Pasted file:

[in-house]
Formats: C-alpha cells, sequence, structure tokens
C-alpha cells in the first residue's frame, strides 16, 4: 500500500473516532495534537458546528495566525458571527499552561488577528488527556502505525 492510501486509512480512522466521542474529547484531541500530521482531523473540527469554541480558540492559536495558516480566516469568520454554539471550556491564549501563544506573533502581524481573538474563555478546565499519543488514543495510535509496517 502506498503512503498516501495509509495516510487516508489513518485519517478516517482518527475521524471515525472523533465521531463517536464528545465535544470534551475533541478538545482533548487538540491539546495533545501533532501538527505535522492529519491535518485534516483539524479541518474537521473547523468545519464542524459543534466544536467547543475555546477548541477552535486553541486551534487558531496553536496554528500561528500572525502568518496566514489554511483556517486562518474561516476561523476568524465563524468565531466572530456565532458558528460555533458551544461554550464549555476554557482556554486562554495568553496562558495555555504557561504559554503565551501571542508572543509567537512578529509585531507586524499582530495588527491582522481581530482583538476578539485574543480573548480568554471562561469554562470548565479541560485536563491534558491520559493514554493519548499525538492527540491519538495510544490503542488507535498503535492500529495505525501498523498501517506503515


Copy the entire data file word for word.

[in-house]
Formats: C-alpha cells, sequence, structure tokens
C-alpha cells in the first residue's frame, strides 16, 4: 500500500473516532495534537458546528495566525458571527499552561488577528488527556502505525 492510501486509512480512522466521542474529547484531541500530521482531523473540527469554541480558540492559536495558516480566516469568520454554539471550556491564549501563544506573533502581524481573538474563555478546565499519543488514543495510535509496517 502506498503512503498516501495509509495516510487516508489513518485519517478516517482518527475521524471515525472523533465521531463517536464528545465535544470534551475533541478538545482533548487538540491539546495533545501533532501538527505535522492529519491535518485534516483539524479541518474537521473547523468545519464542524459543534466544536467547543475555546477548541477552535486553541486551534487558531496553536496554528500561528500572525502568518496566514489554511483556517486562518474561516476561523476568524465563524468565531466572530456565532458558528460555533458551544461554550464549555476554557482556554486562554495568553496562558495555555504557561504559554503565551501571542508572543509567537512578529509585531507586524499582530495588527491582522481581530482583538476578539485574543480573548480568554471562561469554562470548565479541560485536563491534558491520559493514554493519548499525538492527540491519538495510544490503542488507535498503535492500529495505525501498523498501517506503515